Wednesday, January 25, 2006

Destitute of Development

Nandini Basistha
Development is an inalienable comprehensive economic, social, cultural and political process, which aims at the constant improvement of the well being of the entire population. (‘Declaration on the Right to Development’, adopted by General Assembly Resolution (41/128 of 4 Dec 1986) from the book, The Right to Development: A Primer, by Centre for Development and Human Right, Sage Publications, 2004, p 253.)But the governments of most of the third world countries put stress on the process of industrialization and modernization as means of development. For helping such process, governments generally manifest developmental projects, like building of dams, expressways, highways, canals, airports and new towns. Every developmental project requires land. So governments generally encroaches lands from the local inhabitants. The segment of population that is ‘developed’ by the development projects is different from the segment that is ‘displaced’. (An EPW DISCUSSION ON ‘Linking Development to Displacement’, by M. Bharati and R.S. Rao.) Displacement provides a grim scenario of landlessness, homelessness, lack of food, loss of common resources, marginalisation and breakdown of social networks. Sometimes the directly displaced people, who have inhabited the project-sides for generations, get meager amount of compensation from the government. But indirectly displaced, who losses the control over natural and environmental resources, thereby deprives of the traditional means of livelihood, are the forgotten people of governmental rehabilitation and resettlement (R&R) policy. Thus the ‘Displaced’ has to bear the price of development in the larger interest of ‘Nation’. (Globalization, State Policies and Sustainability of Rights, by Madhuresh Kumar, MCRG, 2005,P1.) They are the ‘Destitutes of Development’. (The phrese ‘Destitute of Development’ was quated from a letter to the EPW Edittor on March 6, 2004.)
All of the countries of South Asia (viz. India, Pakistan, Afghanistan, Nepal, Bhutan, Srilanka, Bangladesh and Maldives) are developing countries. So displacement of communities from their ancestral lands has been integral to the developing economics of South Asia. (Quoted from an essay of Atta ur Rehman Sheikh, ‘Pakistan: Development and Disaster’, from the book ‘Internal Displacement in South Asia’, edited by PaulaBanergee, Sabyasachi Basu Roy Choudhury andSamir Kumar Das, Sage Publications, 2005,p63) The heavy emphasis on large scale projects for infrastructure development of the country has laid to the displacement of millions in South Asia. (Ibid, p 63) But the R&R programme of the displaced persons are marginalized in project plans for many reasons.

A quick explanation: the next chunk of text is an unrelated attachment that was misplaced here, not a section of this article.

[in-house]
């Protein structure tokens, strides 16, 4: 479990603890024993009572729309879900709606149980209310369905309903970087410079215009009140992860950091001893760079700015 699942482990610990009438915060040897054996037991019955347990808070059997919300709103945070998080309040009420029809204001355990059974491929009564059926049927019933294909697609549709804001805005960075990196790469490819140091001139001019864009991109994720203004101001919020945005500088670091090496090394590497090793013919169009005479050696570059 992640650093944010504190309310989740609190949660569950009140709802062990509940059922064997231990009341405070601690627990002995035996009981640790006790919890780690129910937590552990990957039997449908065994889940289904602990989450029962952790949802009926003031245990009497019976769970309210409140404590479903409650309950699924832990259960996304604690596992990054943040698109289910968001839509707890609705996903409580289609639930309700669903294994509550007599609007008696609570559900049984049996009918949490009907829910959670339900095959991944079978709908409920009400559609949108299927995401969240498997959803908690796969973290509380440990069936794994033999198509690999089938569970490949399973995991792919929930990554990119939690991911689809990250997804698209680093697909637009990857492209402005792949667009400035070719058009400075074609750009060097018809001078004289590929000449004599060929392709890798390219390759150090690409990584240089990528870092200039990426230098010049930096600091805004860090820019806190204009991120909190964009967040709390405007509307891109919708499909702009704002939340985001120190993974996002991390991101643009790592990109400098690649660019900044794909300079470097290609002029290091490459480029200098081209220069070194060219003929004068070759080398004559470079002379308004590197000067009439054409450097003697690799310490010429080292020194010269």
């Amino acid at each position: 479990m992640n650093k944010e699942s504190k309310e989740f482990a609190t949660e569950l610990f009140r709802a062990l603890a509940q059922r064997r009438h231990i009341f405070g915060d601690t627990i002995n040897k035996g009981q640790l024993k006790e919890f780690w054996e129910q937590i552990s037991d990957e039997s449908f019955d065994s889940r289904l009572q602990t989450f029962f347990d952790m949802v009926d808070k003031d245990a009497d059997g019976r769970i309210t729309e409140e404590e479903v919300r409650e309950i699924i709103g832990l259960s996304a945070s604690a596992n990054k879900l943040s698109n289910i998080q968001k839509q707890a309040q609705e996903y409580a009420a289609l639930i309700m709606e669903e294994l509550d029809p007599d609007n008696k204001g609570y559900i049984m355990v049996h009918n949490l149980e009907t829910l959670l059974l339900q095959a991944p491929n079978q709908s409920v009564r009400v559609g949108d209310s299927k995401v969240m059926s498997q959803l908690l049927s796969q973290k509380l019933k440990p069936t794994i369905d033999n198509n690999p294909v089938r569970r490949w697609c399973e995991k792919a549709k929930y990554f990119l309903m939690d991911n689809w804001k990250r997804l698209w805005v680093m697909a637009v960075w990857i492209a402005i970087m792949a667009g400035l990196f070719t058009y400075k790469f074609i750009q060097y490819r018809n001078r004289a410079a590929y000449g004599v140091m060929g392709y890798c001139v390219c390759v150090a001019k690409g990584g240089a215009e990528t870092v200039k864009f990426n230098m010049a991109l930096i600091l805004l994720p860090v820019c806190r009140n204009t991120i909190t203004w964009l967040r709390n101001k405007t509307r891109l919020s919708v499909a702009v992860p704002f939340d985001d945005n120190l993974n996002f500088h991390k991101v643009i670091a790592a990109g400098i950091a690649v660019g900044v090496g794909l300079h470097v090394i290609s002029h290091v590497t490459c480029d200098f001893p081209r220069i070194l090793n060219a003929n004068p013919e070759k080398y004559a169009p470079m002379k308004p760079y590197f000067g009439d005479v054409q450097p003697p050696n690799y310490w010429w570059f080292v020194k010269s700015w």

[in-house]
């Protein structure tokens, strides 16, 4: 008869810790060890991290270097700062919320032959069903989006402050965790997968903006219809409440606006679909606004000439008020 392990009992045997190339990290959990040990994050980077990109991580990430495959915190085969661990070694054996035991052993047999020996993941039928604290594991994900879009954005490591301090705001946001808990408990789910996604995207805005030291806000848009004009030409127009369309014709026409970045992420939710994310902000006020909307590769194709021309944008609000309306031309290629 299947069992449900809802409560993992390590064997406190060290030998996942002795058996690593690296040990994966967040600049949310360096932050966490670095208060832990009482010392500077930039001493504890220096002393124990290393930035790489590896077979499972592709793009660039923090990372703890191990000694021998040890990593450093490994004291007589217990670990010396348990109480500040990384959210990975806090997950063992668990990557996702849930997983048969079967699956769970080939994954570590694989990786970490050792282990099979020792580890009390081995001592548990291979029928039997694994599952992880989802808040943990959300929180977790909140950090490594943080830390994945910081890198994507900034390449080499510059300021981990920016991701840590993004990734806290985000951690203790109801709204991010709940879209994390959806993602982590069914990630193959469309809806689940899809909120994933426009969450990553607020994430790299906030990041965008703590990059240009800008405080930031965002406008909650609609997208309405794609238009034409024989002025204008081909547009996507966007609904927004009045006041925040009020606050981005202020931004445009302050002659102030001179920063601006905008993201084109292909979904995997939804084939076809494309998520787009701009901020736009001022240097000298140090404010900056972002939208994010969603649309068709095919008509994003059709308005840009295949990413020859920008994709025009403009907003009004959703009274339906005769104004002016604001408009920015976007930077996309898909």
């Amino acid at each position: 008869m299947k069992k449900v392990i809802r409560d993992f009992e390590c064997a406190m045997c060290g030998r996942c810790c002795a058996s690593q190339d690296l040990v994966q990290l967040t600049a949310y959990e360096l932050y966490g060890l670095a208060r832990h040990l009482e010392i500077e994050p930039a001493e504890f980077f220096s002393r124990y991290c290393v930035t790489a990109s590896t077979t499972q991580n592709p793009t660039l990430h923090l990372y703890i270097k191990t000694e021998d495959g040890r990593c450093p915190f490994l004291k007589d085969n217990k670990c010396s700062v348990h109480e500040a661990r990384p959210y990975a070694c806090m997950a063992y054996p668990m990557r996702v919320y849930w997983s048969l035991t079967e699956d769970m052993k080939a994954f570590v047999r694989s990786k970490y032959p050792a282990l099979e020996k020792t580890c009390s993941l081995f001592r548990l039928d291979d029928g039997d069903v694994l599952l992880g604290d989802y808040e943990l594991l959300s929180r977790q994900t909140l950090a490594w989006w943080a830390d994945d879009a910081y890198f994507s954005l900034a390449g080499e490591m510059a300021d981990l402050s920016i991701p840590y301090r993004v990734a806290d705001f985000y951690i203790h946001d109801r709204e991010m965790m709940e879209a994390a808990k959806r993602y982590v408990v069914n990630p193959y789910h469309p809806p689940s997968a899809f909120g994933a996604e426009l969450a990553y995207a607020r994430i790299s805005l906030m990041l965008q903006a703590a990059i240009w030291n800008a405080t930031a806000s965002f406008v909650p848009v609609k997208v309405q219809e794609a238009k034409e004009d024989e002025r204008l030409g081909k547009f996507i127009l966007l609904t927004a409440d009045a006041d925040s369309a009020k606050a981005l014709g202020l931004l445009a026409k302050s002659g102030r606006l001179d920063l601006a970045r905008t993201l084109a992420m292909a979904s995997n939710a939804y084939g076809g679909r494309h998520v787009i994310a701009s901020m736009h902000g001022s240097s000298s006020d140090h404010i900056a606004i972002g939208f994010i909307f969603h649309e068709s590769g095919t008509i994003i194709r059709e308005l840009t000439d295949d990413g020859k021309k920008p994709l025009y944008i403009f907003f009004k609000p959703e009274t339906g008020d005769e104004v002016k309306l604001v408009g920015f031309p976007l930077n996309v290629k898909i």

Firstly, being low-income countries, South Asian states have to accept loans from different international organizations (like World Bank, Asian Development Bank etc.) for fulfilling monetary requirements of the developmental projects. (As stated in World Bank Report, 2000) These large, foreign funded projects had too many aid related conditions, attached by funding agencies. (Development: World Commition on Dams holds South Asia hearing, In most of the cases, there are no recommendations rehabilitation policy.
Secondly, no Govt of South Asia has concrete policy for rehabilitation and resettlement of the displaced people. Even they do not follow the international principles on IDPs and human rights.
Thirdly, sometimes the govt. tries to follow comprehensive rehabilitation and resettlement policy. But for corruption and malpractices of the authorities this good will cannot transform into good effort. According to Dr. Paula Banerjee, "States have rarely produced well thought out policies on relief and rehabilitation of the IDPs and have failed to carry out measures with a long perspective. Whatever has happened as relief measures has been the product of ad hoc steps taken by the state." (‘Internal Displacement in South Asia’, ibid, p16)
For all these reasons, for sake of 'development', thousands of families are displaced and threw in the path of uncertainty. The brunt of displacement sweeps away the separate identities of people. According to one observer, 'When people are uprooted because their land is wanted for economic reasons usually associated with visions of national development, their multiple identities tend to disappear; they become engendered, uprooted.'(ibid, p297)
As in any other kind of displacement women and children are also particularly vulnerable in development - induced displacement. (ibid, p297) Women as marginalized entities within marginalized communities are of ten forced to shoulder the on deal of displacement far more intensely. (ibid, p297) But gender disaggregated data are seldom available in any developmental project involving displacement. (ibid, p297) Women are marginalized even in compensation policy in many ways.
Firstly, as women generally do not own land, they do not get any compensation. But, they have lost their means of livelihood for developmental projects. So they are affected economically.
Secondly, the cash compensation generally disempowers women, just because women do not handle cash or for that matter have control over financial resource within the family. (ibid, p85) Therefore, the decision to spend the money lies with the men of the family. (ibid, p85) In many cases, the male member spent the money for their own amusement, not for the family.